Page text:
We all have carrots and sticks that motivate us. The same is true for money launderers.
For financial criminals, the carrots are opportunities. Those opportunities could come from new laws, emerging technologies or changes in consumer behaviors. In any of those cases, it’s the change that creates the opportunity for the criminal.
The sticks are, of course, law enforcement and its partners.
The carrots and the sticks that motivate money launderers have evolved rapidly in recent years. Financial technologies and seamless connections between banking networks have created new opportunities for criminals who would like to hide their money trails.
At the same time, regulators and law enforcement officials have developed newer, better strategies for investigating these crimes.
Until recently, financial institutions primarily relied on rules-based anti-money laundering (AML) systems to flag suspicious activity, whether that was a transaction over a certain threshold or money flowing into a specific high-risk country.
Money launderers have since learned how to work around rules-based AML. This is where artificial intelligence (AI) enters the picture.
In this article we describe how AI is being used to fortify financial institutions’ AML systems and foster a new, risk-based approach to AML.
The importance of AI in anti-money laundering
Anti-money laundering refers to all of the activities financial institutions undertake to achieve legal compliance and prevent criminals from washing illegal funds into the economy. Money laundering happens at a massive scale, so scalable technologies like AI are needed to reveal money trails.
AI helps financial institutions detect money laundering activities at the transactional level — even when criminals try to hide that activity by stealing peoples’ identities or hiring money mules to facilitate transactions.
AI is a key component in latest-generation AML systems because it’s the technology used in transaction monitoring, and because it automates many of the key processes of the AML system.
Nestled within the realm of AI are technologies like machine learning (ML) and deep learning, which let financial institutions understand the actual behaviors of their customers. This allows those institutions to build accurate profiles of what constitutes normal customer behaviors, and what behavior appears suspicious.
These are the technologies that create a more efficient, more scalable AML system.
How Featurespace can support AML functions with AI
Featurespace’s ARIC™ Risk Hub is built with those machine learning and deep learning technologies.
Our Adaptive Behavioral Analytics technology specifically gives financial institutions a complete view of risks across their customer portfolios, makes AML more efficient by reducing false positives and prioritizing alerts, and finds connections in the data that reveal unforeseen threats.
Our AML technology is useful across a variety of applications, including:
- In retail banking, where the efficiency ARIC™ creates can bring down the cost of compliance.
- In payment services, where Adaptive Behavioral Analytics provides a richer context for identifying the behaviors of money launderers.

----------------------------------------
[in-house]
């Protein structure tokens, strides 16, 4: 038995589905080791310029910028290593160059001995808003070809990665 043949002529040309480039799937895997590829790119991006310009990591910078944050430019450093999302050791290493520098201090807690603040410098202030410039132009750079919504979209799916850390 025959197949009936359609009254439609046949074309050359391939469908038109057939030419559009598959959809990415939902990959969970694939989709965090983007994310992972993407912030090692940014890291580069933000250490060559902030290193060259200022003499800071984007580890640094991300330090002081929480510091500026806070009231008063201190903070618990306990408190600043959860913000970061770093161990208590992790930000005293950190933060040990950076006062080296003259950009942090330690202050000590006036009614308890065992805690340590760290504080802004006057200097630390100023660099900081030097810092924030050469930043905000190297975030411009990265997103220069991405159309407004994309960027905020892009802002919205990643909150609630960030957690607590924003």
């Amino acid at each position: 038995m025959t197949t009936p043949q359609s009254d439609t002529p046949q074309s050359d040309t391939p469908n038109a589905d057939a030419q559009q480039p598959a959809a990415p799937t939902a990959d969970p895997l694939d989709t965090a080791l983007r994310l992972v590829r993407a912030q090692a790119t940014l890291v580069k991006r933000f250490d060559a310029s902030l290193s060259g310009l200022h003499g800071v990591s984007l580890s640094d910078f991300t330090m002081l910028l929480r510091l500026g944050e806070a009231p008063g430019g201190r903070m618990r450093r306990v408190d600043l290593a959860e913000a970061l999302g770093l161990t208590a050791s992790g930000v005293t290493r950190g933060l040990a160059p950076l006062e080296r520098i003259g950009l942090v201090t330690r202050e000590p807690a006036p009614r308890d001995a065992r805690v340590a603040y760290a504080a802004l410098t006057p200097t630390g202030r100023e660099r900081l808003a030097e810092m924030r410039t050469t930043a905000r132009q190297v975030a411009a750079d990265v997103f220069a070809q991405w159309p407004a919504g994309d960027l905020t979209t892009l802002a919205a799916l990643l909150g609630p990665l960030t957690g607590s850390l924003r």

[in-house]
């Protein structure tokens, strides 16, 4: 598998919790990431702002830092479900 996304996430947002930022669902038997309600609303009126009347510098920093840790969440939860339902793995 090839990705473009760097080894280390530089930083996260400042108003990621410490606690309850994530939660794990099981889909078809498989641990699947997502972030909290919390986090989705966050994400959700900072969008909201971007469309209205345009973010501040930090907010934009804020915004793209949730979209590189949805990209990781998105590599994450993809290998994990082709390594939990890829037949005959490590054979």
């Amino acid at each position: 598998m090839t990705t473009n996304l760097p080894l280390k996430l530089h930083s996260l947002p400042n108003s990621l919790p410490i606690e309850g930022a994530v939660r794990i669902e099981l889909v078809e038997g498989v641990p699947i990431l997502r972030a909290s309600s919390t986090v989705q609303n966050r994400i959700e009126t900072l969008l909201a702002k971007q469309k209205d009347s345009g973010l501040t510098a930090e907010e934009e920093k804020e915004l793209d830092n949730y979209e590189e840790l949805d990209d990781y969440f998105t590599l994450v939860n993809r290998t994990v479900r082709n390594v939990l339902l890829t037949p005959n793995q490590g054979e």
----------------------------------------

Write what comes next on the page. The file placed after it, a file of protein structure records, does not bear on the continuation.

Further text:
- In insurance, where Adaptive Behavioral Analytics can reveal emerging methods of money laundering.
- In correspondent banking, where machine learning can help uncover transnational networks of financial crime.
A new approach to AML
In late 2020, PwC Canada National Financial Crime Practice Leader Ivan Zasarsky spoke with Araliya Sammé, Head of Financial Crime at Featurespace, and Annegret Funke, Financial Crime Senior Solutions Consultant at Featurespace, about the new paradigm AML teams are embracing.
Rather than a rules-based approach, a more robust risk-based approach has emerged, thanks in large part to the technologies described above.
To learn more, have a look at their webinar below:
You can view the full webinar here.
How have we helped businesses fortify their AML systems?
HSBC is one example of a financial institution that recognized AI’s capabilities in detecting and preventing money laundering through insurance channels.
A few years ago, HSBC’s insurance business partnered with Featurespace in an effort to make its transaction monitoring capabilities more efficient.
Our team delivered a cloud-based implementation of ARIC™ Risk Hub, which has since helped the bank reduce false positives, improve the quality of alerts and identify new risk scenarios.
How have we helped regulators get to grips with these innovations?
At the end of 2021, the U.S. Financial Crimes Enforcement Network (FinCEN) sent out a request for information from across the financial sector for ideas as to how it can modernize its AML regulations and better combat organized crime with tools like artificial intelligence.
Our team responded with four recommendations:
- Structure data so that financial institutions can more easily leverage new AML solutions.
- Facilitate better data sharing.
- Define the level of model explainability financial institutions should pursue.
- Update frameworks with specific language, not broad language that has a chilling effect on fincrime innovations.
Our view is that technology has a major role to play in fighting financial crime and making the world in general a safer place for consumers and financial institutions. This is the mission we work toward every day.
It’s within that orientation that we see AI continuing to play an important role in AML.